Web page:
I am also strongly suspicious of studies like this one. So girls are better at languages and boys at maths uh? Maths and physics too complicated for our pretty little heads? The brains of men and women are wired differently: it's a proven fact. In men's brains, intra-hemispheric connections are more numerous and complex (front to back of each hemisphere); in women's brains, inter-hemispheric connections are more numerous and complex (left to right hemispheres). BUT, what about nurture? what about the increasingly acknowledged, key role played by epigenetics (the small genetic variations due to environmenal influences that do not alter the DNA code arrangement but have a mightly influence on individual genes or groups of genes)? I am truly convinced that gender differences are mainly at an individual, and not whole gender, level, especially when it comes to highly specific skills like maths and languages!

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urbom
United Kingdom
Local time: 06:48
German to English
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How many read before commenting here? Jan 18, 2014

I wonder how many of the commenters above bothered to read the Telegraph article. Did anyone actually click through from the Telegraph piece to the original academic papers cited therein to find out what phenomena they studied and what the researchers' findings were?

Anyway, whenever I encounter a clickbaity headline phrased as a yes/no question, I find it useful to recall Betteridge's law of headlines.


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Vanda Nissen  Identity Verified
Australia
Local time: 15:48
Member (2008)
English to Russian
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Not true Jan 18, 2014

I have been teaching languages for more than 15 years, (and not the easiest ones, Russian and Polish), and talking about language learning, I can put gender differences on the last place. My own statistics doesn't prove the importance of gender.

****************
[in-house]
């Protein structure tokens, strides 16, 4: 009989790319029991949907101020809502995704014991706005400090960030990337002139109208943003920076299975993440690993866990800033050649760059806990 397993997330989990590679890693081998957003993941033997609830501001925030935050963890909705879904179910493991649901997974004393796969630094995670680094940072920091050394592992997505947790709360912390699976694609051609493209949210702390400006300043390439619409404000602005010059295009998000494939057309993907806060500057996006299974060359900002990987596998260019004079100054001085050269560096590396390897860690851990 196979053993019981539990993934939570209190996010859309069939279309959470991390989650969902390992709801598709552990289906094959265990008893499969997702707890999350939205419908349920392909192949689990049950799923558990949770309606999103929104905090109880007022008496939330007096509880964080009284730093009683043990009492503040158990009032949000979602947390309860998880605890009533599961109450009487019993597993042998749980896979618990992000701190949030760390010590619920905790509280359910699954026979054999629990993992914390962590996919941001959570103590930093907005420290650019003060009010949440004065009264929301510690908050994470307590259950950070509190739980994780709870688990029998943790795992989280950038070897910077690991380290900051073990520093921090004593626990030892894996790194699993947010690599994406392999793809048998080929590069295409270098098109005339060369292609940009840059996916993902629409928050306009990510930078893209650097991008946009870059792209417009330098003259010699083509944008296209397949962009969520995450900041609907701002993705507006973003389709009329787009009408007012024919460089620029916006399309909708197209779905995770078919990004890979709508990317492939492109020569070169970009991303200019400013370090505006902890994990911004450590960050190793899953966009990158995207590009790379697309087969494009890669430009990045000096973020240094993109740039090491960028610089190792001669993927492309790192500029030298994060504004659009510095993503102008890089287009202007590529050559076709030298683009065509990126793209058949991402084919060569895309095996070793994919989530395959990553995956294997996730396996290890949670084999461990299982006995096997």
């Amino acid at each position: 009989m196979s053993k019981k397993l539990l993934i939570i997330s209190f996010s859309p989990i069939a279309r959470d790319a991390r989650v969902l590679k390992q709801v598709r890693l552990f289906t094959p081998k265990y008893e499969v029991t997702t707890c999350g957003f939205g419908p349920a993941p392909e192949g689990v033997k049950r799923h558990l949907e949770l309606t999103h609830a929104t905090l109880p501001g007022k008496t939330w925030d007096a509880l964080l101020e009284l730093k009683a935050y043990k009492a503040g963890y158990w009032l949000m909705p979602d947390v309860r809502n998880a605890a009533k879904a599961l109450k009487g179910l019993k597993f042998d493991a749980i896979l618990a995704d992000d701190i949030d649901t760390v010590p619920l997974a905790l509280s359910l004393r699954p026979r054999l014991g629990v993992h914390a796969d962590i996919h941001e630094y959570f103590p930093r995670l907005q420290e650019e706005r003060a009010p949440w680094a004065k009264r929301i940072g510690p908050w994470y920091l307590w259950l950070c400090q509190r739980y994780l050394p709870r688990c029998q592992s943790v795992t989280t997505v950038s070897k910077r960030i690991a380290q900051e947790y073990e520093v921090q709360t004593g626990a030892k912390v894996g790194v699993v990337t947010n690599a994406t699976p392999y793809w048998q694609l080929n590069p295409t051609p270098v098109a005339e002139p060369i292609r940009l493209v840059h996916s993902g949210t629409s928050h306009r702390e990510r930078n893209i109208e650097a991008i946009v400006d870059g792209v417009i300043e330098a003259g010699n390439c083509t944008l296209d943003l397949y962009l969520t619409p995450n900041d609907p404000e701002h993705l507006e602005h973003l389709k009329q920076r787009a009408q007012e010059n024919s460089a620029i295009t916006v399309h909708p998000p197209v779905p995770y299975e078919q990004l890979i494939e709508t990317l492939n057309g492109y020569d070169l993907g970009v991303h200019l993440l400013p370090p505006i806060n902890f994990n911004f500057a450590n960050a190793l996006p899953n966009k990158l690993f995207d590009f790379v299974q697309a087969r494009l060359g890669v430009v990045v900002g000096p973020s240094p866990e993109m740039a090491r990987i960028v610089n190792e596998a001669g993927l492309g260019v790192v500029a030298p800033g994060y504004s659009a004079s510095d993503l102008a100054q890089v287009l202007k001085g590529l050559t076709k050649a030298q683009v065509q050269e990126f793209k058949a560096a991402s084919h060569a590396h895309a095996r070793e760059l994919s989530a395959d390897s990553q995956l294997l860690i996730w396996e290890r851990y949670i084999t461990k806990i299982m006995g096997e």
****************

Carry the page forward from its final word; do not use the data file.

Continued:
I do not agree with the opposition math vs. language either. Both language and math require logical thinking, ability to recognize patterns.


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Vanda Nissen  Identity Verified
Australia
Local time: 15:48
Member (2008)
English to Russian
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I agree Jan 18, 2014

LilianBNekipelo wrote:

I think it depends on the individual, not on the person's sex.



I second it.


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Ty Kendall  Identity Verified
United Kingdom
Local time: 06:48
Hebrew to English
One study and a bunch of generalizations... Jan 18, 2014

Seem to pass for a news story these days. It certainly doesn't pass as a fact.

I'll just hand over my translation to my sister then, with her female brain she should do a much better job! Oh wait, my sister can't speak a word of any language other than English, she was always crap at languages.


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LilianNekipelov  Identity Verified
United States
Local time: 01:48
Russian to English
+ ...
Yes-- this is true. I don't agree with the languages v. math theory Jan 18, 2014

Vanda Nissen wrote:

I have been teaching languages for more than 15 years, (and not the easiest ones, Russian and Polish), and talking about language learning, I can put gender differences on the last place. My own statistics doesn't prove the importance of gender.

I do not agree with the opposition math vs. language either. Both language and math require logical thinking, ability to recognize patterns.


either. Many people who like languages, and especially those who love studying their structure, are good at math as well, but of course everything should be considered on a case by case basis.

[Edited at 2014-01-18 10:45 GMT]


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Tom in London
United Kingdom
Local time: 06:48
Member (2008)
Italian to English
Women are neither better nor worse than men at doing all manner of things. Jan 18, 2014

The only thing I know for sure that women do better is childbirth.

Everything else is up for grabs. Whoever is better at doing something will be the person with the greatest ability at doing it. It could be a man or it could be a woman.